27 December 2010

Things That Make Me Unsubscribe, Unlike, and Unfollow

-Blog guest posts. I have a short list of blogs I read regularly, and I read them regularly because I enjoy the topics AND the unique viewpoint AND the quality of writing. Don't muck around with this perfect storm by allowing other people's writing to come into my feed under your auspices.

-Creeping photoblogging. Similar to above. I myself don't follow any photoblogs, but some people do. However, using a blog platform you created using your writing as a way to make people look at your photos (no matter how good) is self-indulgent. Put 'em in a separate feed, or just link to your Flickr/Instagram/whatever stream.

-Podcasts and videoblogs. They are an insanely slow way of taking in information, and we hates them. If you must publish them, providing a transcript is not optional. (Note: this applies less to entertainment, more to thoughtful content).

-Contests/deals requiring entrants to retweet your message verbatim or use it as their facebook status. I'm not going to subject my friends or followers to your promotional messages just to win a free copy of your book, free concert tix, etc. Better alternative: require contest entrants to @mention you or link to you in their facebook status - at least this way your fans exercise a little individuality in what they say about you.

-Cluttered blog pages. Unlike many other types of websites (entertainment, gaming, etc.), people are at your blog to read (and maybe share or respond). Make achievement of this goal easy by using a clean design, avoiding over-use of logos and graphics,and minimizing the amount of sales-related content you force on them in the sidebars (Amazon store links, etc.).

-Inappropriate usage of location-aware tools. Right (or at least defensible): checking in on Foursquare to see who else is there. Wrong: routing all check-ins to your facebook/twitter profile. Also applies to trip- and event-planning tools (TripIt, Plancast, etc.)

Short list of other, slightly more venial sins: links in blog posts that don't automatically open in a new tab/window. re-tweeting services that drop off or break the links. profile pics and avatars that don't contain, primarily, your face (logos are acceptable for companies, but not photos of your children, pets, etc.). non-ironic use of 'hubby', DH, 'my lady' and similar ways to refer obliquely to your significant other.

10 December 2010

On Infatuation

Experienced an immediate (although brief) infatuation with the coffee shop guy today because I admired the enthusiasm and élan he showed in taking my latte order. I used to be embarrassed about the ease and alacrity with which I develop crushes, but I've found that all forms of love (even silly infatuations) are doors to spiritual growth, since they represent a sudden seeking for something we deeply desire but didn't even realize we were missing. Like an artist obsessed with a beautiful (or ugly) face glimpsed for a moment on the subway, the fixation lasts until we identify and internalize whatever unique quality caught our mind's eye. Once the artist has successfully rendered his vision into art, made it tangible and therefore able to be possessed, the obsession lifts.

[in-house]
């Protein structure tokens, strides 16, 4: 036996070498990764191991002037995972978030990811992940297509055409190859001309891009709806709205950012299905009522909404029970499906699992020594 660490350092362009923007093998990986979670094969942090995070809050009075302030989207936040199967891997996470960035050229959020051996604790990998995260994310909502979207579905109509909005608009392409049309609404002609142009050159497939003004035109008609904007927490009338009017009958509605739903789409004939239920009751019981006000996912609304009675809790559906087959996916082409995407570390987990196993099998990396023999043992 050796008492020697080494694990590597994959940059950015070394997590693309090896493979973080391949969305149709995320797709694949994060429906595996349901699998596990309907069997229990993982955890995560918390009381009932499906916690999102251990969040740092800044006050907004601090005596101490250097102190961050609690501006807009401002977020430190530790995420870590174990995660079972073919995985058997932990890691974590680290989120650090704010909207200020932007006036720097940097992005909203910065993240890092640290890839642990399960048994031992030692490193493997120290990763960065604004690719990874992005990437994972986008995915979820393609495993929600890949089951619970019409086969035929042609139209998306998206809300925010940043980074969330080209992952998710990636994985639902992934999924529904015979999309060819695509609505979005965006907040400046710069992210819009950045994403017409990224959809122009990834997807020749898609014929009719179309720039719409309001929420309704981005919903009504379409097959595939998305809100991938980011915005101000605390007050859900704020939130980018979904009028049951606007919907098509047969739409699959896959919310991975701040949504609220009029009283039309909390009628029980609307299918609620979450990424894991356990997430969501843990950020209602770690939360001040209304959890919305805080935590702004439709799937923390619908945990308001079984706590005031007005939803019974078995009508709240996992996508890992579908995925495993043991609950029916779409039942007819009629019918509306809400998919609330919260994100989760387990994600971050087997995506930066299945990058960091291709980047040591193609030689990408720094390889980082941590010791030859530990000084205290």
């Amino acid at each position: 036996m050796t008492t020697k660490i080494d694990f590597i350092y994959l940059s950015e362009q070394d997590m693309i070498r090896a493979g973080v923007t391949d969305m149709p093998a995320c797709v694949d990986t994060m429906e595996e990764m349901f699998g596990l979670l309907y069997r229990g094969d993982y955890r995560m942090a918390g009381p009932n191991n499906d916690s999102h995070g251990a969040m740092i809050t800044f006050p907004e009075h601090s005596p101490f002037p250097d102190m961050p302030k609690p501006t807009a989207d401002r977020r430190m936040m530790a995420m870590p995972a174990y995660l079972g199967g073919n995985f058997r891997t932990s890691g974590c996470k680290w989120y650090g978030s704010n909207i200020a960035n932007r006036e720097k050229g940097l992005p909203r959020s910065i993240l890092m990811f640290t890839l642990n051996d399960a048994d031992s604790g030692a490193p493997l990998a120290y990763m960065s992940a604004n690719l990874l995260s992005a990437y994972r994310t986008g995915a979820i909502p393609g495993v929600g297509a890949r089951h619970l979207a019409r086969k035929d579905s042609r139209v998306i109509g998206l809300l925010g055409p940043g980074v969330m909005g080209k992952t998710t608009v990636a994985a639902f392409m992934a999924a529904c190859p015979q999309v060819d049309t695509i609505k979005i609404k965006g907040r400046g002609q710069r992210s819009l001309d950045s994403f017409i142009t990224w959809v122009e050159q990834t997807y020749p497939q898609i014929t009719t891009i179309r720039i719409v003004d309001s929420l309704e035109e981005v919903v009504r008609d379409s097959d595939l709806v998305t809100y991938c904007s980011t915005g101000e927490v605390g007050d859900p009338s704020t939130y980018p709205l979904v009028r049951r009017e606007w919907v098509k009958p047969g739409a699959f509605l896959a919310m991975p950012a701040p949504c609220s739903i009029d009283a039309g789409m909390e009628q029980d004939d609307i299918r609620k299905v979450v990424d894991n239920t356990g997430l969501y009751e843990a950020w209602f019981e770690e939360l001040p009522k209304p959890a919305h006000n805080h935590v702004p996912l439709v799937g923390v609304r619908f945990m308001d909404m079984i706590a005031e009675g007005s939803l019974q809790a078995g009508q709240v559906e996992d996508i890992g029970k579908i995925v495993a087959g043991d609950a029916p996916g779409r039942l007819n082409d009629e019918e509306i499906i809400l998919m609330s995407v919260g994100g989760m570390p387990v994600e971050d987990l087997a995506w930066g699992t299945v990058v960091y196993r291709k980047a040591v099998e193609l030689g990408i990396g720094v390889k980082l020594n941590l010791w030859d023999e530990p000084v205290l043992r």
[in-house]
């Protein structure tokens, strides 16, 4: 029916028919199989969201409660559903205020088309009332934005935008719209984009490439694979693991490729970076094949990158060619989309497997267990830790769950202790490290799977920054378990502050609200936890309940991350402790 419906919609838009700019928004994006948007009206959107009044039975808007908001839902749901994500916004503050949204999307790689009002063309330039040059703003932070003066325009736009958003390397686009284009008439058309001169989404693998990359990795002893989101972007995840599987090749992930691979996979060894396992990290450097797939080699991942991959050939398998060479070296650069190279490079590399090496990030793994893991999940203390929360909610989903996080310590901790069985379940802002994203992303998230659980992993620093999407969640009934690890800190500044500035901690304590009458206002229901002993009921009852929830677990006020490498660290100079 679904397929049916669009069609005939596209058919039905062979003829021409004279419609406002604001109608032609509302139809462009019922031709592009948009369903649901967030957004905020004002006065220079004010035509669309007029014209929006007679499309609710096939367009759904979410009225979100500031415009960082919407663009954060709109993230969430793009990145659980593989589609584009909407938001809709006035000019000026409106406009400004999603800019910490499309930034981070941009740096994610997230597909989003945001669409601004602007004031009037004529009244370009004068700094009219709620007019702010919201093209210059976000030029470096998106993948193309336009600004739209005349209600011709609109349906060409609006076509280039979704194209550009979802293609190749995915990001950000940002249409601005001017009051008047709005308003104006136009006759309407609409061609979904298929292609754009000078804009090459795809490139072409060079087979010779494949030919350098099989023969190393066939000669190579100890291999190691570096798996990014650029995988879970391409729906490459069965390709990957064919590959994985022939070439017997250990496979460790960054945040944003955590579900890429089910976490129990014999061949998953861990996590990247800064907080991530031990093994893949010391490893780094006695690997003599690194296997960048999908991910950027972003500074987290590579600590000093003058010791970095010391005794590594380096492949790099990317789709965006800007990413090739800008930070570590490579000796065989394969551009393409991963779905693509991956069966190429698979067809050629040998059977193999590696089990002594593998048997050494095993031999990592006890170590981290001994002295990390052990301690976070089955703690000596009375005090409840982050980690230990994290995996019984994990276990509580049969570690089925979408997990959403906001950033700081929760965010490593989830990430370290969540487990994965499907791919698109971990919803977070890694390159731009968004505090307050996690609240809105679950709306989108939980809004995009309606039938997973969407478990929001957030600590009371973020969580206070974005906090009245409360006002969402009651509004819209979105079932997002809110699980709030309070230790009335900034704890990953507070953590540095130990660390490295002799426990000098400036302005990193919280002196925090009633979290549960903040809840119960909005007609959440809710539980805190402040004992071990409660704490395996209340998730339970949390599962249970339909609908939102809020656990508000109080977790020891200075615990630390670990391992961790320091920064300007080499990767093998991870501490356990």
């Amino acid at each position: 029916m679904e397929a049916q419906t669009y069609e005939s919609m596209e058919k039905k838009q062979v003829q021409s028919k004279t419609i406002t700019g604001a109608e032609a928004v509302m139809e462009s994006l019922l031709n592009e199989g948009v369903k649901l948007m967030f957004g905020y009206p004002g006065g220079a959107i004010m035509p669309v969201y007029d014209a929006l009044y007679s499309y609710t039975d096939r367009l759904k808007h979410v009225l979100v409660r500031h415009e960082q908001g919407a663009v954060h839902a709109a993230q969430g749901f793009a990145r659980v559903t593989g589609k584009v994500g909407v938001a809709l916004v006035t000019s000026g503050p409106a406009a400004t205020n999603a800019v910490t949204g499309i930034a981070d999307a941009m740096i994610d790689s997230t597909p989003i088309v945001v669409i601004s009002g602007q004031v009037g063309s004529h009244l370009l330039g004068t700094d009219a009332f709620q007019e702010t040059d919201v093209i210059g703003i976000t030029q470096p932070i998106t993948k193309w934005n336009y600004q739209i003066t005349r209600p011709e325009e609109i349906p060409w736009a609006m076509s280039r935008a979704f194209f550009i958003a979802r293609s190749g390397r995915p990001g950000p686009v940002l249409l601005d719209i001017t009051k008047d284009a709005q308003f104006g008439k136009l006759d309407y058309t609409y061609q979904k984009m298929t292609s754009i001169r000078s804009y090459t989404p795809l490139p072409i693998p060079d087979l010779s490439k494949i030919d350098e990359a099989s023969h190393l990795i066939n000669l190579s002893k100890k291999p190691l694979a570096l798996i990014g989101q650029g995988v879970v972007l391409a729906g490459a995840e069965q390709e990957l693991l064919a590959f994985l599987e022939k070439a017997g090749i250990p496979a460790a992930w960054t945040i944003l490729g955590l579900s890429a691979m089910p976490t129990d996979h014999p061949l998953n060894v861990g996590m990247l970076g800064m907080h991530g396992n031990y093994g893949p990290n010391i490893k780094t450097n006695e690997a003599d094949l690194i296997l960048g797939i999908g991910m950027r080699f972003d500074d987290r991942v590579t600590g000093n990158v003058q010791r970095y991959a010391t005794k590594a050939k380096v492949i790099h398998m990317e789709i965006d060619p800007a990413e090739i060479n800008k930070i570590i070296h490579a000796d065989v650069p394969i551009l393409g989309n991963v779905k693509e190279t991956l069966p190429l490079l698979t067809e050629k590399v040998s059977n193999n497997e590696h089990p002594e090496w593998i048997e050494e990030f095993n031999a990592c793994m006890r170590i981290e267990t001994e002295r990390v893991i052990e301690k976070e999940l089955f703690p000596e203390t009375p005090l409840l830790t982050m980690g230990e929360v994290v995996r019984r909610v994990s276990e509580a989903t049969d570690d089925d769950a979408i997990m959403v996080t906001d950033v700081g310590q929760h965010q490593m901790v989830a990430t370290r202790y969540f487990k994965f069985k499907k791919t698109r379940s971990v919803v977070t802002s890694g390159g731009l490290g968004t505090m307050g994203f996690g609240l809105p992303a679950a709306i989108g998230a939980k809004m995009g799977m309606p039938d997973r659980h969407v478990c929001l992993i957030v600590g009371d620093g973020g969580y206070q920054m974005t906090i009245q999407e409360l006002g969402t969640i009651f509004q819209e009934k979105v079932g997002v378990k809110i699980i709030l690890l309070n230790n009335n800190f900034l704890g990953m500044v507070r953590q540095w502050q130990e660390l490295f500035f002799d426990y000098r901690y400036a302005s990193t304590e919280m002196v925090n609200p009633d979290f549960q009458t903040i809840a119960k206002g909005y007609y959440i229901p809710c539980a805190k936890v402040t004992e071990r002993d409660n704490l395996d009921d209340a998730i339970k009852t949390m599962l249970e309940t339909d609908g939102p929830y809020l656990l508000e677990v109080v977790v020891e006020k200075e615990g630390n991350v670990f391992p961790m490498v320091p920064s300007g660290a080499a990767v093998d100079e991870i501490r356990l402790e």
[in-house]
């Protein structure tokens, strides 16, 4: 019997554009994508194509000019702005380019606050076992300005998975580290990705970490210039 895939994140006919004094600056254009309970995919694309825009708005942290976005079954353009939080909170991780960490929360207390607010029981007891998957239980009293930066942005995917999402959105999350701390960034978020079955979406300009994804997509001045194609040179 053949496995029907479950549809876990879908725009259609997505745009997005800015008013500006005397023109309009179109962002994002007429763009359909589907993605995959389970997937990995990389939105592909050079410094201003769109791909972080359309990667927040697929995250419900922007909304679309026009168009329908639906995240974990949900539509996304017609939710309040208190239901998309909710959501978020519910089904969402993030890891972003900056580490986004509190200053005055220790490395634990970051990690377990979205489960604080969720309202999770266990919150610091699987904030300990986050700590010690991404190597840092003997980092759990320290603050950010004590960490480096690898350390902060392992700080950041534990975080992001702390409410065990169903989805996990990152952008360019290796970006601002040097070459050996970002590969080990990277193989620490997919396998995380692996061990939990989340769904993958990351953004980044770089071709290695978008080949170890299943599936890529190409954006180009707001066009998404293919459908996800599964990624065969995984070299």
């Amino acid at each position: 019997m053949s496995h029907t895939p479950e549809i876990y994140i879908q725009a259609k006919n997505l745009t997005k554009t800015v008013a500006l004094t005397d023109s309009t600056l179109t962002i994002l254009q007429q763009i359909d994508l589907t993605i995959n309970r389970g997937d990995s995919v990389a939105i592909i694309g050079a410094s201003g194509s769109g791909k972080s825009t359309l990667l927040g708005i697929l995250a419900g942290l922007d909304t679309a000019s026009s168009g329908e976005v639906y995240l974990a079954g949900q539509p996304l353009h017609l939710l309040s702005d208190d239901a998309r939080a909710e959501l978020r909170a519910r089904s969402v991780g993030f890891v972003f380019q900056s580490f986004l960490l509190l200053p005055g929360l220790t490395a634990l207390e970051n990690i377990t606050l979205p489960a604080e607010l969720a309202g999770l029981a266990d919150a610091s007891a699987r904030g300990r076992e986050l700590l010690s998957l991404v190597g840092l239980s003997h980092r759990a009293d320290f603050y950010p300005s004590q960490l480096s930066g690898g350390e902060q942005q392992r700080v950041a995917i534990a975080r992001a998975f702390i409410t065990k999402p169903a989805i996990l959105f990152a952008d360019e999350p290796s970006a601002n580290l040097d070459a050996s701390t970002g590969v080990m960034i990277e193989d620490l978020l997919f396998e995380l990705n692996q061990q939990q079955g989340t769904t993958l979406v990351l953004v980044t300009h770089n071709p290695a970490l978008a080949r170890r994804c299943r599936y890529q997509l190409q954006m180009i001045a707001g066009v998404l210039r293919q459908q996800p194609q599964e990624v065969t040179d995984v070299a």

Except when it doesn't. Sometimes a face casually encountered takes on the character of a muse, propelling the artist along through sketch after sketch, each effort incomplete, capturing and possessing an aspect of the desired but never the entirety. Marriage may be the only solution for an artist or lover in this position, securing access to the beloved for eternity, which will still be an insufficient amount of time to process and absorb the many uniquenesses of the desired one.

12 July 2010

The Ladies' Man: Taxonomical Distinctions

I recently watched The Perfect Husband (as part of my ongoing Tim Roth infatuation) and had some thoughts about different types of "Ladies' Men." The words below (Don Juan, Lothario, Casanova) are usually used as rough synonyms, but in my research I discovered entirely different emotional tones:

The Don Juan (or Lothario, if you prefer), is a serial womanizer - his career is built on a pattern of taking advantage of women's affections, generally leaving them in the lurch when the inevitable yearning for the next conquest begins. The Don Juan's focus is fundamentally on the use of (large numbers of) sexual conquests to prove his own masculinity and success as a man. (He's well-acquainted with a relentless internal monologue on the topic of his own inferiority as a man; more often than not, this inner voice is the voice of his father.) His lovers often live to regret their dalliances with him, particularly as Don Juans are master manipulators of feminine emotions and inclined to be irresponsible about such matters as discretion and birth control.

The Casanova is no seeker of self-aggrandizement; his goal is simply (and magnificently) 'salvation through love.' He genuinely loves women and enjoys their company; each of his affairs (and he has many - some brief, some extended, very often concurrent) is truly a love affair. Nevertheless, since no woman can replace her whose love really is capable of granting salvation - his mother, either in warm childhood memories or in wistful childhood imagination - each affair ends in its time, usually with care taken to minimize harm (emotional or social) to the woman. Casanova's affairs are subject to recurrence years or decades later, because he leaves behind him a warm affection that is easily rekindled.